Highlights

image image image
Mitotic spindle composed of thousands of microscopy images of human cells in which individual genes were silenced. Chromosomes (red) are made of images from genes that affect their segregation, while the mitotic spindle (green) is composed of images from genes affecting its assembly.
How an inner nuclear membrane protein coordinates nuclear envelope breakdown and spindle assembly

Tracking kinetochores throughout the first meiotic division of mouse oocytes.

News

Introduction to the Group and its Research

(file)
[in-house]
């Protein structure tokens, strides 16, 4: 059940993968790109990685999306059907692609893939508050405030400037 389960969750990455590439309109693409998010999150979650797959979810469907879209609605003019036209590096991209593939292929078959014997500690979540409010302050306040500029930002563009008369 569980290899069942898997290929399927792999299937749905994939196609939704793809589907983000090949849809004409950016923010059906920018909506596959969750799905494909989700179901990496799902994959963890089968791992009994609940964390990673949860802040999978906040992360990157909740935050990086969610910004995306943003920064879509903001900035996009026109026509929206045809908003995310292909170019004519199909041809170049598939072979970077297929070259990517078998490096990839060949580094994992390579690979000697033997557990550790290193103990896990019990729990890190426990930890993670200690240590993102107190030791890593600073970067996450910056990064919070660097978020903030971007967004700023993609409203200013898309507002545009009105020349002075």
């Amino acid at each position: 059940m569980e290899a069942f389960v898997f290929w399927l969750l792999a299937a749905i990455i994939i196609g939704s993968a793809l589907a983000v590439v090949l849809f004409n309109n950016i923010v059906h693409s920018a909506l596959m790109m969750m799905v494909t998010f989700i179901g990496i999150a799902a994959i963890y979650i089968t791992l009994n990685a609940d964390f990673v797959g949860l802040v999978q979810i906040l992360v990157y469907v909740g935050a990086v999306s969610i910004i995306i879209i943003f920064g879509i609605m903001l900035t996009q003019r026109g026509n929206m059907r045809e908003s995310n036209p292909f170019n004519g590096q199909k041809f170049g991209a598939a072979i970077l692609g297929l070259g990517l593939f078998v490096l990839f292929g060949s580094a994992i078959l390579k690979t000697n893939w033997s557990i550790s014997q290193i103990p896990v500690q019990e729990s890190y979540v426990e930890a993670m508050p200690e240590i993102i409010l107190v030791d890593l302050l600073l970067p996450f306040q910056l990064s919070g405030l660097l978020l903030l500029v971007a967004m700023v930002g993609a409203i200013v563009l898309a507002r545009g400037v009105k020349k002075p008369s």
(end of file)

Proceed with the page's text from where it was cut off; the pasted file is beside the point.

Our group is an international interdisciplinary team drawing its members from biology, physics, chemistry, computer science, and engineering. The overarching theme of the lab is to understand the molecular mechanism of the nuclear division cycle in a comprehensive manner in the physiological context of the intact living cell. To achieve this we develop and use a braod range of fluorescence-based imaging technologies to assay the functions of the involved molecular machinery non-invasively, automate imaging to address all its molecular components and computationally process image data to extract biochemical and biophysical parameters in order to generate mechanistic understanding and predictive models. Our biological questions are currently focused on three areas.